AP: Myers reversing sacred site protection
Facebook Twitter Email

Although he told a Senate panel that approved his nomination he had no "agenda" on decisions made by the Clinton administration, the Department of Interior's top legal official will reverse an opinion that prevented the development of a gold mine on sacred lands in California, reports the Associated Press today.

Former Solicitor John Leshy's opinion was legally flawed, a department official told the AP. So Bill Myers, appointed by President Bush in March and sworn in to his position in July, will issue a new one that would pave the way for approval of the mine, the official added.

The forthcoming decision is likely to confirm the worst fears of environmentalists who have criticized Bush's picks at the Interior. It will also add to an already negative record for Myers on Indian issues -- in just three months on the job, he has drawn barbs for his handling of the trust fund debacle by department managers and a federal court.

But to the Quechan Tribe of Arizona, approval of the mine would be costly to its culture. The tribe, located near the California border, considers land the proposed mine sacred and has long fought to prevent development.

"No amount of gold, whatever they pay, whatever it costs, will take the place of history," said President Mike Jackson when the mine was rejected. "History was saved."

After earlier assessments concluded the 1,571-acre, open pit, cyanide heap leach project would not have a negative impact, former Secretary Bruce Babbitt in January denied the mine. In doing so, he followed the recommendation of the Bureau of Land Management (BLM) and said the mine would cause "unavoidable adverse impacts" to rock carvings, trails, cleared circles and other features the tribe wants protected.

Glamis Corp., a Nevada company that already operates another mine just miles away from the denied Imperial County proposal, naturally disagreed. The company blamed Babbitt's decision on Leshy's December 1999 opinion, saying it "creates new standards" that give the BLM "veto authority on any project at odds with Native American cultural or religious concerns."

Pressured with a lawsuit by Glamis, Myers is now poised to rescind the opinion, which Babbitt approved in January 2000. The opinion stated the BLM could reject the mine by taking into account President Clinton's executive order on American Indian religious freedom, federal law and the recommendations of the Advisory Council on Historic Preservation, an independent government agency that opposed development.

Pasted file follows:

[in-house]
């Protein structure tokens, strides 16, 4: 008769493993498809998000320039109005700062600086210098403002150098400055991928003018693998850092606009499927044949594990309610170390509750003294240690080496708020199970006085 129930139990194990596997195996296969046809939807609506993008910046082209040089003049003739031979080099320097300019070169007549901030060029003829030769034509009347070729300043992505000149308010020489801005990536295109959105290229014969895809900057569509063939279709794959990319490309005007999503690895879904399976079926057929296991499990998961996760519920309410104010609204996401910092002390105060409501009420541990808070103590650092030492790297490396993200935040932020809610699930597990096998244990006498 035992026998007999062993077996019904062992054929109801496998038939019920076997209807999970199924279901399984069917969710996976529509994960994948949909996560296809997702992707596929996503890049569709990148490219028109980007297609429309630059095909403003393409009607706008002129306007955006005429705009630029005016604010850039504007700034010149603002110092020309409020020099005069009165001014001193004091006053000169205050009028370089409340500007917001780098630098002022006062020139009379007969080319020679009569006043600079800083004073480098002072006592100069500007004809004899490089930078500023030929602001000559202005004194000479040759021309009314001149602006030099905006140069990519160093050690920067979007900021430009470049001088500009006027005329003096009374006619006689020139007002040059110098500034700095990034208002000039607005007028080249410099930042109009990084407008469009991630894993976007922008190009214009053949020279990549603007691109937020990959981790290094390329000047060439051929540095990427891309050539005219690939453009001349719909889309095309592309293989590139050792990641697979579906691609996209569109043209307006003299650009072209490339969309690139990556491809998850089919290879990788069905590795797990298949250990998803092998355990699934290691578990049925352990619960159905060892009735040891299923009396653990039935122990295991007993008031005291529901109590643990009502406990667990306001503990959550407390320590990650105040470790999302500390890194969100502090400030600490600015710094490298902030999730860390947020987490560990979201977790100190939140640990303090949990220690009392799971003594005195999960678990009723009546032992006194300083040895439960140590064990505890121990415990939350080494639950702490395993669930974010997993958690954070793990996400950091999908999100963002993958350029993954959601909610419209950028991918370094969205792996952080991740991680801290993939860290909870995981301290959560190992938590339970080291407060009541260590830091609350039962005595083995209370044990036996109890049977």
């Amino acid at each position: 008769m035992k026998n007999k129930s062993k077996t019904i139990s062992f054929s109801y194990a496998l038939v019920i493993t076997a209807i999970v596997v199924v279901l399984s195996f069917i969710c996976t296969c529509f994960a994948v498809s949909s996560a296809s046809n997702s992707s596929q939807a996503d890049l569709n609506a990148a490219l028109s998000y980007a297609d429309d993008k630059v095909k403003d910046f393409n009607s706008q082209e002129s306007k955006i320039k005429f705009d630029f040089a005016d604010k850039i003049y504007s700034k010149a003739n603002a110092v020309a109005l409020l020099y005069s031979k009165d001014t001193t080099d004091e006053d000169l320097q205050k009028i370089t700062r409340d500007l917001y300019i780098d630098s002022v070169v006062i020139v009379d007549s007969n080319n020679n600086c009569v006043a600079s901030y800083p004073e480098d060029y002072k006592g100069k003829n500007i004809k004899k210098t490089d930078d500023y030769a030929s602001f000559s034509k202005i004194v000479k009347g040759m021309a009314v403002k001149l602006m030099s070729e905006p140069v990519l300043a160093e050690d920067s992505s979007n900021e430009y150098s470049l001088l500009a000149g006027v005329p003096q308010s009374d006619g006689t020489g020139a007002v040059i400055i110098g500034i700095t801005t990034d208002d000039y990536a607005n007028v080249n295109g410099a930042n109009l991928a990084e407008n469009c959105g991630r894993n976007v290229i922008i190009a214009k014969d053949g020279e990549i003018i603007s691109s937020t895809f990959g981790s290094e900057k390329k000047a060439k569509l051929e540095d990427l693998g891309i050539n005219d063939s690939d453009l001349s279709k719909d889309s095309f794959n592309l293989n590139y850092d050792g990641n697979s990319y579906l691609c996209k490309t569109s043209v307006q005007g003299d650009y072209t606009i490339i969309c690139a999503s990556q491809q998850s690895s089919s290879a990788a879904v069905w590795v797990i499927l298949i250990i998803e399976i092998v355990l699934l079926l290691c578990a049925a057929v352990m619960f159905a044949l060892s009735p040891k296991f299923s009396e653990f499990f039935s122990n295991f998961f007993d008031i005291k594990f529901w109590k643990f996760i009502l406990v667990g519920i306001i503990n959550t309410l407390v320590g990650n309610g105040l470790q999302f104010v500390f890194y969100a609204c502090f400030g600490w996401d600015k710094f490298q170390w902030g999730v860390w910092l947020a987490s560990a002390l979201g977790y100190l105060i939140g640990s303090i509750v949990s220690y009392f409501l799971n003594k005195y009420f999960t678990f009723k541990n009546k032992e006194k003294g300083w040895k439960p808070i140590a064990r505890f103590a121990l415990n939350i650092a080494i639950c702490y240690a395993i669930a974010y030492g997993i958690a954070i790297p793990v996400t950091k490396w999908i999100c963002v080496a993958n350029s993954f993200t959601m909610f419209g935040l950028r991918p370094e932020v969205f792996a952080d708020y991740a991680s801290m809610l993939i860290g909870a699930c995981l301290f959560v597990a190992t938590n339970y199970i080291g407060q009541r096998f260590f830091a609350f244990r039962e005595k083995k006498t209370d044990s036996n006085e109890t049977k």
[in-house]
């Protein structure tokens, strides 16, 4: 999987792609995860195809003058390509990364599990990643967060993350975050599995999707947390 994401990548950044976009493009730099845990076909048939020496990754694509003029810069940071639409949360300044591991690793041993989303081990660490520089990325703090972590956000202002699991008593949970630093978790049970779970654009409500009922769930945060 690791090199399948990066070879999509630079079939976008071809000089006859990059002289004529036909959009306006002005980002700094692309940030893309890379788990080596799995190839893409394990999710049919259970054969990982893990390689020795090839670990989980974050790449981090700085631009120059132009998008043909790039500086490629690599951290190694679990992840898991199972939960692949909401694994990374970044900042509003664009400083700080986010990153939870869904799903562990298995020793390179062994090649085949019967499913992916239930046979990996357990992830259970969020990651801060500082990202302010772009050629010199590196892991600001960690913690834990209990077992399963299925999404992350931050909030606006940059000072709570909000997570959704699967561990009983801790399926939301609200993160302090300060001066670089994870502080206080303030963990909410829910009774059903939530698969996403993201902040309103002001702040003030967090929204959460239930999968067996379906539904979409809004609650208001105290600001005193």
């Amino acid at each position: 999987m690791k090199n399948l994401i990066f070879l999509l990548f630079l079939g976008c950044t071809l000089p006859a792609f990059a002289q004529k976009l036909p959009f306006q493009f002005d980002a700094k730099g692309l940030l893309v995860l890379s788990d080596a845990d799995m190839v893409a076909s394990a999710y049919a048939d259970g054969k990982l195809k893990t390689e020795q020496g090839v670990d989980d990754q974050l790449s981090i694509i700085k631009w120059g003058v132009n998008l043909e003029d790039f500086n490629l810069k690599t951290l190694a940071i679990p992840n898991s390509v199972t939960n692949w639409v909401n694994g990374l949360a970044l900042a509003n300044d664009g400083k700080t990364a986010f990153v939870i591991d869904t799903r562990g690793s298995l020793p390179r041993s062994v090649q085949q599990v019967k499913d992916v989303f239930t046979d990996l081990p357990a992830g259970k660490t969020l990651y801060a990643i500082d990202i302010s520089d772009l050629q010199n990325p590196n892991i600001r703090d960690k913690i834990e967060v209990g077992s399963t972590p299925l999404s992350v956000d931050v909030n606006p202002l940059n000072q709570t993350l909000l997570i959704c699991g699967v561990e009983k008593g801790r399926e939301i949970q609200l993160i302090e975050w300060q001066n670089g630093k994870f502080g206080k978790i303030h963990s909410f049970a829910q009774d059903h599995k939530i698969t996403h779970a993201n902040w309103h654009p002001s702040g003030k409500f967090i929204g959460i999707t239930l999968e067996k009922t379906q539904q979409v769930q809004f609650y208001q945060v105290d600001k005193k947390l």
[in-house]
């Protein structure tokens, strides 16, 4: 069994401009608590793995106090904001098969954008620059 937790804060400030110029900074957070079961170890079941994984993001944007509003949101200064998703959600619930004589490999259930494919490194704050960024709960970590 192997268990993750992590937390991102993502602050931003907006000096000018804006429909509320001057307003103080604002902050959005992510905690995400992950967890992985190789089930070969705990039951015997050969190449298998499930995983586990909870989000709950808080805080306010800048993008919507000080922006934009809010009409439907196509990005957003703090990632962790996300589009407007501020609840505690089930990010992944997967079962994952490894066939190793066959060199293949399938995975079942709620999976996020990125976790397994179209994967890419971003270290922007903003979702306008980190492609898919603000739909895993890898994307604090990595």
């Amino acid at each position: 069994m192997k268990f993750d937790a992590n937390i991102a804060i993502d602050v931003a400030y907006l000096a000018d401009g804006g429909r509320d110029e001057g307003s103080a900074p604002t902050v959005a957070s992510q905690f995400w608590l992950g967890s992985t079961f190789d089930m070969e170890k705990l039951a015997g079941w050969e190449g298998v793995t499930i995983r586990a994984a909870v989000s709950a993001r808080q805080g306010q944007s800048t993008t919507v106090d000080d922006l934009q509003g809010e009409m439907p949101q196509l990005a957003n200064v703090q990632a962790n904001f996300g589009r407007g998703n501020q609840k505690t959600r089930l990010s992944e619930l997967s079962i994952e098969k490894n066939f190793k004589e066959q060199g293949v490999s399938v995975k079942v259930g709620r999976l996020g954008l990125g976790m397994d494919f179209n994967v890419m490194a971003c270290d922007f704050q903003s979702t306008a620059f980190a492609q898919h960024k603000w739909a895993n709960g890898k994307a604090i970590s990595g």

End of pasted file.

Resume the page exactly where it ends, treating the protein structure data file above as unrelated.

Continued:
During his confirmation hearing, Myers told the Senate Energy and Natural Resources Committee in June he didn't intend to reverse any decisions made by any of his predecessors. "I have no agenda of systematically reviewing individual opinions to see whether they are good, bad or otherwise," he said.

But he added: "I know that certain members of this committee . . . have interest in [certain] opinions. We'll take a look at them as the case should arise."

Once Myers issues the opinion, Secretary Gale Norton would have to approve it. According to the AP, Norton wants Congress to take a look at federal laws which Babbitt had used to close mining on sacred sites in Arizona and elsewhere.

During her confirmation proceedings, Norton was asked for her view of mining laws by Sen. Maria Cantwell (D-Wash.), to which Norton had no specific response. Additionally, Sen. Barbara Boxer (D-Calif.) asked directly about the Glamis mine and again, Norton only said she would work with Boxer on the issue.

"She will make decisions regarding . . . American Indian tribal concerns that will have far-reaching and long-lasting consequences," said Boxer on the Senate floor in January. "When I asked her if she would uphold the Bureau of Land Management's important decision to deny a permit to a gold mine which everyone agrees would destroy Native American land . . . she basically passed on an answer."

The Interior officials who spoke to the AP did so only on the condition of anonymity.

Get the Story:
New Mining Rules Reverse Provisions (AP 10/25)

Get the Leshy Opinion:
M-36999: Regulation of Hardrock Mining (December 27, 1999)

Get the Babbitt Decision:
Record of Decision for the Imperial Project Gold Mine Proposal Imperial County, California (January 2001)

Indianz.Com Profile:
Solicitor: Bill G. Myers (3/30)

Relevant Links:
Office of the Solicitor -
Glamis -
The Advisory Council on Historic Preservation -

Related Stories:
Bush nominee has no 'agenda' on Clinton decisions (6/21)
Norton confirmed by 'landslide' (1/31)
Babbitt denies Calif. gold mine (1/19)
BLM recommends mine rejection (11/10)